Anna (name changed) was 14 years old when her German teacher, 36 years older, took an interest in her. He first took her home, then they watched soccer together. “When she was 15 years old,” says Anna, “that’s when she started physically.”
At first she didn’t have the feeling that she was being abused, the man was an adult and had experienced life, that was fine. That’s what Ana thought. And the son of the divorce “felt comfortable and safe with the man. He was a surrogate father for me.”
[Wenn Sie aktuelle Nachrichten aus Berlin, Deutschland und der Welt live auf Ihr Handy haben wollen, empfehlen wir Ihnen unsere App, die Sie hier für Apple- und Android-Geräte herunterladen können.]
But the surrogate father soon started yelling, upset that sometimes she would rather go to her friends’ tennis lessons than him. He didn’t mind that she had a partner of the same age. At the age of 17, she Anna slowly separated from him, at the age of 18 she made the final break from her.
It was only during psychotherapy that Anna understood the full extent of the events.
Only later did Anna realize what she had experienced. In psychotherapy, she realized the magnitude of the facts. Now Anna, who is now the mother of a child who is not yet of school age, has a great wish: “I want society to be more aware of the issue of abuse and for everyone to realize that abuse can happen in all schools”. .”
Anna told her story on Wednesday in Berlin at an event organized by the “Independent Commission for the Study of Child Sexual Abuse”. Hearing topic: “Child and school sexual abuse” Not looking the other way, dealing with crimes, naming crime scenes, identifying strategies to cover up crimes, seeking solutions to avoid these cases, are the main concerns of the research. commission.
And Anna’s wish coincides with the central objective of the commission: commission member Brigitte Tilmann says: “The review prevents the cover-up from continuing. Only by asking yourself how it is that the actions are not recognized or suppressed can you reduce the risk that there are more actions”.
Sexual abuse in the classroom.
The commission evaluated reports from 160 victims who suffered abuse in public schools. The crime scenes were libraries, school administration offices, medical rooms, but in some cases even classrooms while classes were being held. The perpetrators are mostly teachers, less often principals or other students. In addition to Anna, other affected people also told their stories on Wednesday.
[In unseren Leute-Newslettern berichten wir wöchentlich aus den zwölf Berliner Bezirken. Die Newsletter können Sie hier kostenlos bestellen: leute.tagesspiegel.de]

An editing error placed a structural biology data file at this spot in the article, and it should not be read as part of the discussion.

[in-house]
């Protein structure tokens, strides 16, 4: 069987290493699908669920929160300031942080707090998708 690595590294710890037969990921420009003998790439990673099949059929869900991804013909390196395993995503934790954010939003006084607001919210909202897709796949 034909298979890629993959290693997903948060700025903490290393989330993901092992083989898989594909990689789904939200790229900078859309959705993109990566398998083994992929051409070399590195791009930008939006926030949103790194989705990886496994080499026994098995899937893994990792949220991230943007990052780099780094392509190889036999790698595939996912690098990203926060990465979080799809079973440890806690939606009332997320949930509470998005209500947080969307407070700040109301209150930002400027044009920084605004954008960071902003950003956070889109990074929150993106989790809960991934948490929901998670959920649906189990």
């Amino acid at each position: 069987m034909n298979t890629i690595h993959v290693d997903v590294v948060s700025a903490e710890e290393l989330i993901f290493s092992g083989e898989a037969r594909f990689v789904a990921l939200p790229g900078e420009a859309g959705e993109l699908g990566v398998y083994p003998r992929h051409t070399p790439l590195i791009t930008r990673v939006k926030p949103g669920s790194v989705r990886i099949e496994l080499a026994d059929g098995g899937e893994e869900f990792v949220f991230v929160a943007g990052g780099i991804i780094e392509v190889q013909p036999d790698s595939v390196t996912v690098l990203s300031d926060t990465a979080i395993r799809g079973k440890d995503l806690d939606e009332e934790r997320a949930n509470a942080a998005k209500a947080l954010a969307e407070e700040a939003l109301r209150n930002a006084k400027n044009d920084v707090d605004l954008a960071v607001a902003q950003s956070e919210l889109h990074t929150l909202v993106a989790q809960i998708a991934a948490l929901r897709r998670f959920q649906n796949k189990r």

A change of mentality in schools is urgently needed, says commission member Brigitte Tilmann. Too often, schools care about their good reputation and therefore ignore the actions or are very reluctant to accept them. “As a school, you don’t want to know anything, you usually only worry when you are put under enormous pressure by those affected.”
Tilmann cites the Odenwald School as a negative example. In 2010 he was actively involved in dealing with abuse cases in the reformatory. “There were brilliant brochures showing the school of the future. But they wanted to put the dark past behind them.” But this approach had “fatal consequences for the school.” The school’s reputation was ultimately ruined.
Teacher probably transferred because she reported abuse
At the event, a teacher said that she, new to her school, had noticed sexualized behavior in a non-educational employee and documented it in writing. The school had known about the behavior for years, but without any reaction. She contacted the school administration, but in response she felt intimidated.
Finally, she was transferred to another school because she had disturbed the peace of the school. The employee in question had come to another elementary school, but that was not an admission of guilt. “Brave teachers are not welcomed with open arms in a school,” said the teacher.
According to a study from 2018, a comprehensive protection concept is only implemented in 13 percent of all schools in Germany. Former federal Minister for Family Affairs Christine Bergmann said Wednesday: “The understanding that a school can be the scene of a crime has not yet prevailed in all public schools.”